Thursday, April 29, 2010

Seen on President's Day at My Daughter's School

Some of their parents have angry bumper stickers on their cars. Some of their parents believe that health care - and food - are privileges, not rights. Some of their parents might even belong to groups that wish the President dead.

But these first graders have different priorities.



If I were President I would . . .

Empty my bank account and give the money to poor people.
Stop wars.
Help homeless animals.
Every single child in this particular class wanted to be a Good Samaritan. Every single poster talked about helping people or animals in tough situations as a first priority. Every single one.

I loved the novel The Help by Kathryn Stockett. One of the most memorable parts - never elaborated on, never explained, but perfectly clear nonetheless - is black maid/nanny Aibileen's firm insistence on never caring for white children over age eight. The novel is set in Mississippi in the early 1960's and Aibileen is raising her 17th white child. She feeds them bottles and changes their diapers. She plays with them and potty trains them. She sends them off to school. But before they begin to see her as black, as other, before they start treating her as their parents do, she moves on to a new family.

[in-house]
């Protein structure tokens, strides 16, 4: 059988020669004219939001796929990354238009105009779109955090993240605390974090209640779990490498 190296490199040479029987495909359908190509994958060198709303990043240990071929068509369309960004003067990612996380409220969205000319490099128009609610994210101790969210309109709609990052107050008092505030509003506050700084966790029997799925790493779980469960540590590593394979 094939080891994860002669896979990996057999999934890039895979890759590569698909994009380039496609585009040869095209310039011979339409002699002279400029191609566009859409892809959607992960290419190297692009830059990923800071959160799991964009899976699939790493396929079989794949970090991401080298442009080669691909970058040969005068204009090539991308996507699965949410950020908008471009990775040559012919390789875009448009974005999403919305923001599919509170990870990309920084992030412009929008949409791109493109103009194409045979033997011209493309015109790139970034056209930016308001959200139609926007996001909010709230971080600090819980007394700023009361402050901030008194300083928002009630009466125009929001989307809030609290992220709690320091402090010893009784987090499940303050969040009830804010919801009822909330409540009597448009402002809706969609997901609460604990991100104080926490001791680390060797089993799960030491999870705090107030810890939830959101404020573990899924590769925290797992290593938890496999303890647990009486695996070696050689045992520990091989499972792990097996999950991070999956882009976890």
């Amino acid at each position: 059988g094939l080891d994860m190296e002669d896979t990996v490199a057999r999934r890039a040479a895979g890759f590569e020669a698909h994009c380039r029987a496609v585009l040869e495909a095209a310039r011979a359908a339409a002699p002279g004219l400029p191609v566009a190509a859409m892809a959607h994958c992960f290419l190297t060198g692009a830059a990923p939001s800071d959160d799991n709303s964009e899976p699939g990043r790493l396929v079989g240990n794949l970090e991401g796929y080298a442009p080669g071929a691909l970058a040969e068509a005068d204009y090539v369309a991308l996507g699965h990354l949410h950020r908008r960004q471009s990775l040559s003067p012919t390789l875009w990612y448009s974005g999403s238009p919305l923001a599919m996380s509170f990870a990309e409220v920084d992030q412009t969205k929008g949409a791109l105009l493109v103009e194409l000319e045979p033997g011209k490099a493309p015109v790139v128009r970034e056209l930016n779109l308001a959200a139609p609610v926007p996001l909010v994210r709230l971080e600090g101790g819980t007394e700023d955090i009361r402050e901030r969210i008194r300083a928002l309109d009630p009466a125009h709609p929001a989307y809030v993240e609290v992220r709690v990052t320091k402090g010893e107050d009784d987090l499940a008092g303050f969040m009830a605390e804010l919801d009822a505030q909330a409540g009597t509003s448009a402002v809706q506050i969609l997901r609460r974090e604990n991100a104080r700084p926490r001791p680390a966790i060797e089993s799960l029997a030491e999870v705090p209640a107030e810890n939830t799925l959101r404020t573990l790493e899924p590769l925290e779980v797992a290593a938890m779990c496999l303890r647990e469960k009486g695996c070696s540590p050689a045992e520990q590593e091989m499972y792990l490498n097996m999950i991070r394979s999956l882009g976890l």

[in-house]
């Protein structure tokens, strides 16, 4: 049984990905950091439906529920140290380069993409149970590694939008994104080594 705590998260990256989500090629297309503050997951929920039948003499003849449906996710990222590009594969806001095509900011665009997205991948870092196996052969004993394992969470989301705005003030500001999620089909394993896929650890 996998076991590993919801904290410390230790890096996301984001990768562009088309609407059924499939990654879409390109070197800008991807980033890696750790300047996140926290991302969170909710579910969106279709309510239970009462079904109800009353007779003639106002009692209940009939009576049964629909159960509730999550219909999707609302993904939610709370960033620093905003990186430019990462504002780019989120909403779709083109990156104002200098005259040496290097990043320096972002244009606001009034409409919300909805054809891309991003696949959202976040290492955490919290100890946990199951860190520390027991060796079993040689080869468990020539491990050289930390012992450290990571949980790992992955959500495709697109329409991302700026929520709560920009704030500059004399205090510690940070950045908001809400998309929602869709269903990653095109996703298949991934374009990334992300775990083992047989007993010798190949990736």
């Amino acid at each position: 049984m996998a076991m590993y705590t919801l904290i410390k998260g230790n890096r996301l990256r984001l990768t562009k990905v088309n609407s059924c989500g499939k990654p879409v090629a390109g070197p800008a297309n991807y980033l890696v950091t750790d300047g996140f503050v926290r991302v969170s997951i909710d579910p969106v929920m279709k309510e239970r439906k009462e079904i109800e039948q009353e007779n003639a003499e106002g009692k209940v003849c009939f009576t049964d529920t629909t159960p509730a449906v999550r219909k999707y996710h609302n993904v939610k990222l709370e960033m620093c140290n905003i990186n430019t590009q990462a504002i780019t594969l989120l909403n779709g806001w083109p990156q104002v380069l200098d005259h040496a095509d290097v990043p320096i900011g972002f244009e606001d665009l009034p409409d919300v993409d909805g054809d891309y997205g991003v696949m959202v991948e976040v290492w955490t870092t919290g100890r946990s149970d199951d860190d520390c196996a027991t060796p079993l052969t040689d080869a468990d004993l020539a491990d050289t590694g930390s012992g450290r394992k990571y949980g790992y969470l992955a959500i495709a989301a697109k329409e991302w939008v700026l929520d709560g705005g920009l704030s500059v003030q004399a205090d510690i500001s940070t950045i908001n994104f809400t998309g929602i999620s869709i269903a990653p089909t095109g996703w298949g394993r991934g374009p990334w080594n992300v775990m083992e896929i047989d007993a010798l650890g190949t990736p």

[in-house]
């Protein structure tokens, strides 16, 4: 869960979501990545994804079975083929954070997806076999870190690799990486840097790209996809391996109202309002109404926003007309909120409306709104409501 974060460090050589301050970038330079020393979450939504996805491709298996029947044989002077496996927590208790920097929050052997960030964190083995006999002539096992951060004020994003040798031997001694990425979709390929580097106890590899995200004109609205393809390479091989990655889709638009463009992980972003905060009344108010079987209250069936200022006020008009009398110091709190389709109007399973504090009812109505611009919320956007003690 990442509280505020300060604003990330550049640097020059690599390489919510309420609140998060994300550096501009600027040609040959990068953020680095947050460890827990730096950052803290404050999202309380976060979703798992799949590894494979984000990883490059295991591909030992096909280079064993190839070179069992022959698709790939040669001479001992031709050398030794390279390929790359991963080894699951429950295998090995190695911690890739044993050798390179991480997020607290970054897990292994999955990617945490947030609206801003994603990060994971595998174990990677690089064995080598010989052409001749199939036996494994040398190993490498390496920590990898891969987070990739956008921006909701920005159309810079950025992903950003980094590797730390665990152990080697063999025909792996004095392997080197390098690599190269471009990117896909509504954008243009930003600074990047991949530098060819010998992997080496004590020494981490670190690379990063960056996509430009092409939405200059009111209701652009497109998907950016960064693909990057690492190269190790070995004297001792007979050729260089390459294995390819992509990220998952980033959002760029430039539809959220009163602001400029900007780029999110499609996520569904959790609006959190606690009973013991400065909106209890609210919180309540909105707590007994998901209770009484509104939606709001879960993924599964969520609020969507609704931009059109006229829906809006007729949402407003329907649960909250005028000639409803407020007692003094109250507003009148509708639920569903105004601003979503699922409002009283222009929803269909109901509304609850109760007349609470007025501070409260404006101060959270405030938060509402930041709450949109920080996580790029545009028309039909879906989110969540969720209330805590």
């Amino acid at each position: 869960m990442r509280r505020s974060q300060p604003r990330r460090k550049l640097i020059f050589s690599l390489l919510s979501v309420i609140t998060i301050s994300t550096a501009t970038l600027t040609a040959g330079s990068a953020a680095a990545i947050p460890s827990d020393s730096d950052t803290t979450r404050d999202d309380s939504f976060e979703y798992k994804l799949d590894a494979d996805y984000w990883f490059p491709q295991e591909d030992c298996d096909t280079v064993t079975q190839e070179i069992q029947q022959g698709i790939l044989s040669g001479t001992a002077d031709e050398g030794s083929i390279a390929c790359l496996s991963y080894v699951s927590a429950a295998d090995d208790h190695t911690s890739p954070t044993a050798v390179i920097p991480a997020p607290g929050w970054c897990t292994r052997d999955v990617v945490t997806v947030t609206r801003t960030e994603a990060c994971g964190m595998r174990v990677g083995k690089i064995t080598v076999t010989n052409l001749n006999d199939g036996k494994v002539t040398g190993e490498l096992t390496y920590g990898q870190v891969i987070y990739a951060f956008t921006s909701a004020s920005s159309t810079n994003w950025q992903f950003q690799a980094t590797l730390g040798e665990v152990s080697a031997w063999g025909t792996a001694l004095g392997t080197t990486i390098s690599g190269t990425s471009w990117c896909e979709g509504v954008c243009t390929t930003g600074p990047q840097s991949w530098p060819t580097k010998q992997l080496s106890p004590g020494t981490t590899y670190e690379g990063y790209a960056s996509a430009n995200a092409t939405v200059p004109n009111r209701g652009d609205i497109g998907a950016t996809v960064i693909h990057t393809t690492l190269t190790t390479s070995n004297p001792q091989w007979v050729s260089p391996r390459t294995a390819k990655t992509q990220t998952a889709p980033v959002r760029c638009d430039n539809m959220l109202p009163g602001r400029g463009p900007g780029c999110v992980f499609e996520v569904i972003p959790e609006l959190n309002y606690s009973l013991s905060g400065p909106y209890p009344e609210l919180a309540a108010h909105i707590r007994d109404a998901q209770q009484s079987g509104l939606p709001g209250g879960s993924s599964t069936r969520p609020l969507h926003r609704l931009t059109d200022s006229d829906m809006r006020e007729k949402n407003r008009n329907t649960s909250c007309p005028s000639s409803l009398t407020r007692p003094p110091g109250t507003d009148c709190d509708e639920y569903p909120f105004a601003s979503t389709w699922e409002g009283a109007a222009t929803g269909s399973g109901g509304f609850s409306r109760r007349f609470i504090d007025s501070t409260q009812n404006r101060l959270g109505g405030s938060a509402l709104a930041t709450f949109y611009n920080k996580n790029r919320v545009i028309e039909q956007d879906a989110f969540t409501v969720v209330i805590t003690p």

We teach our children about kindness and generosity and manners and giving and thanksgiving. Inclusiveness and thoughtfulness. But we teach them other things, too. I see this in my own children. I see the way my six-year-old stomps off to be alone when she's angry. I hear the way my three-year-old can say "fiddlesticks" as though it's a vile curse. And I know: this, too, they learn at home.

On the balance: what do we teach our kids? And who will they become?

4 comments:

RobMonroe said...

I have many words and no words all at the same time. Grateful to know that the children get it. Saddened that the adults do not.

Kim, Too said...

First graders are so sweet.

I loved The Help, too. What a great book.

Carmie said...

That is great! I love that the first graders are socialists (ha ha ha). I remember when we were kids that we'd wish for "peace on Earth." Nowadays we find that so complicated...why?

I loved "The Help" too...lots of lessons in that little gem. Another great post! :)

Sarahlynn said...

At church, whenever we pray for peace, I cringe a little, appreciating the sentiment but hating the feeling that the idea of wishing for peace is somehow political.

I just finished Gentleman's Agreement, which is about prejudice in America in the 1940's (specifically antisemitism, but also sexism, racism, classism, etc.). Fabulous, wonderful read.

One character's CLICK moment was when she realized how they're teaching inclusiveness to children at school, then making them leave their Jewish friends at the gate when they go into the country clubs with their parents.